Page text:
Our house was a two room apartment, one room being the sitting room and the other, the bed room. The houses in the barrack had no front lobby and looked like match boxes arranged in a chain when viewed from afar. Our sitting room was small and barely contained three single armed cushions and a center table. The television and the radio sat on a wooden stool placed against the wall. There was a little space behind the two cushions and the wall. That was where Father’s Suzuki motorcycle spent most nights but during the day, it was my spot. It was where I poured out my crayon and counters from school to do my home work. It was also from where I listened to Father and his friends talk about the coup and about the new government.
They said the new Head of State had begun a war against indiscipline and that civilians were now being forced to queue in public places. They said he had lifted the ban on importation of second-hand goods and that business was booming. They also said members of the ousted government had been sentenced to many years in jail, some forty, others sixty years. They agreed it served the politicians’ right, that the country would not have survived their looting. They said politicians were incapable of ruling. They were very confident that the military will save the country.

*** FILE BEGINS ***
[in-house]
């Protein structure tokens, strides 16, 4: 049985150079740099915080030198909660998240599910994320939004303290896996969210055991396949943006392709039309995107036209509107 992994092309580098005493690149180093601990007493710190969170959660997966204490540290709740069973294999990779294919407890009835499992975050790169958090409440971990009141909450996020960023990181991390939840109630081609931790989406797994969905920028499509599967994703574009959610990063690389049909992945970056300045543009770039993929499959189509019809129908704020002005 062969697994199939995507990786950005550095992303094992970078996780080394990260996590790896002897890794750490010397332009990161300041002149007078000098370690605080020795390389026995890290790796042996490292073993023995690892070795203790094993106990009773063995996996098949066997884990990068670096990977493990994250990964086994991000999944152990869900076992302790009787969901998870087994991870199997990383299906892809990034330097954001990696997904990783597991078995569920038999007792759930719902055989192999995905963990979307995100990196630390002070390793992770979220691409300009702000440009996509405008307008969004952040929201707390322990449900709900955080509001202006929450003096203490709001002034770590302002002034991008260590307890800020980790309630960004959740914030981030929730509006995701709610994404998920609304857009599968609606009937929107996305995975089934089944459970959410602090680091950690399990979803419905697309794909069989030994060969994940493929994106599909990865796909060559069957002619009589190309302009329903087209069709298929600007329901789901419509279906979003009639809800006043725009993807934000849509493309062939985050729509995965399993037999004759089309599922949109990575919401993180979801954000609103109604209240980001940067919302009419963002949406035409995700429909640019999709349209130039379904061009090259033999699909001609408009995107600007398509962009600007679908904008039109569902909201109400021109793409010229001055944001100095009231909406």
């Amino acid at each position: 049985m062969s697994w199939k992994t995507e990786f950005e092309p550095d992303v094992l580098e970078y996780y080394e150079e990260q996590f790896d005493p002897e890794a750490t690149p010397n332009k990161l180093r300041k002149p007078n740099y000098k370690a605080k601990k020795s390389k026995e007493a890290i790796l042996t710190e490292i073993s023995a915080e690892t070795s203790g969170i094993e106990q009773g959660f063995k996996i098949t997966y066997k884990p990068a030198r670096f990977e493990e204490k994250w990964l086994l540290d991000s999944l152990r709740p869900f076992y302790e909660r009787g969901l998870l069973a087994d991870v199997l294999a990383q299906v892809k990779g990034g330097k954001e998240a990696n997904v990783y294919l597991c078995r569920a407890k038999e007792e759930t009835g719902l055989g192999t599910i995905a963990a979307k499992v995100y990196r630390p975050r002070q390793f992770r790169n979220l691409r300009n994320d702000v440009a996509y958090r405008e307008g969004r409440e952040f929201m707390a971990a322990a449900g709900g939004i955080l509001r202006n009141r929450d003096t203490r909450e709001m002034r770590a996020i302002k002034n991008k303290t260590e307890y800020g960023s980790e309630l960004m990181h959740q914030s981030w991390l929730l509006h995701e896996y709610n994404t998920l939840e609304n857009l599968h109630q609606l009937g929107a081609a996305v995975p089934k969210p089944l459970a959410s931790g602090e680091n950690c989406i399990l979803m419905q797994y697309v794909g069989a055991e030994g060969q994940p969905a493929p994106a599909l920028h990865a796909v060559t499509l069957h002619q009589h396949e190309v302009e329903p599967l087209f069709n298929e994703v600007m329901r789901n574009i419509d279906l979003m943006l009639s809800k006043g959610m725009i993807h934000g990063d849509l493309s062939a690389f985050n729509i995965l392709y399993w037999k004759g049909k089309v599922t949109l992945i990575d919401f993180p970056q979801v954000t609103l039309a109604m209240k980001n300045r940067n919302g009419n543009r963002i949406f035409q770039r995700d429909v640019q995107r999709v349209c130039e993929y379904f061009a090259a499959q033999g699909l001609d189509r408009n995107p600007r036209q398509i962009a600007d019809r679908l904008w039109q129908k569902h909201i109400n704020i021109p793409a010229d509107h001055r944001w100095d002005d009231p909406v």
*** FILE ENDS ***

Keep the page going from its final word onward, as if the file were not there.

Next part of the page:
It was from my spot behind the cushion that I heard Father announce excited one afternoon three months after the coup, that he had been promoted to the rank of a Major. I was doing my English Language home work, filling out some Lexis and Structure when he barged in, making a loud noise as he slammed the front door shut. It was too early for him to be home so I was surprised. After announcing the good news, he stood there in front of the doorway, punching the air and saying “yes” repeatedly. Mother rushed in from the room, dropped Nnanna on one of the cushions before hugging Father. I wasn’t quite sure what it meant to be promoted but I joined in the hug. Not long after, the trio of Uncle Musa, Adelabu and Mathias arrived bearing a bottle of wine. That night they drank and sang military songs, thanking God for the coup as the politicians had been responsible for delaying the long expected promotion.
That weekend, Father still in celebratory mood took us, me, Mother and Nnanna to the Bar Beach. There were many people at the beach who had come to feel the splash of the wave from the Atlantic against the sandy shore. It was not my first time at the beach. Our school had brought us on an excursion once. The excursion saw us collecting oyster shell for our Fine Art class and on this outing with Father, I spent time collecting oyster shells and playing with the white sand. It was at this same Bar beach that years later two young men who had been allegedly caught with hard drugs would be publicly executed by firing squad without any trial. The day I heard Father and his friends talk about it, I imagined the blood of the men staining the white sand on the beach and turning it red and I wondered if people will still go to the beach to have fun after that.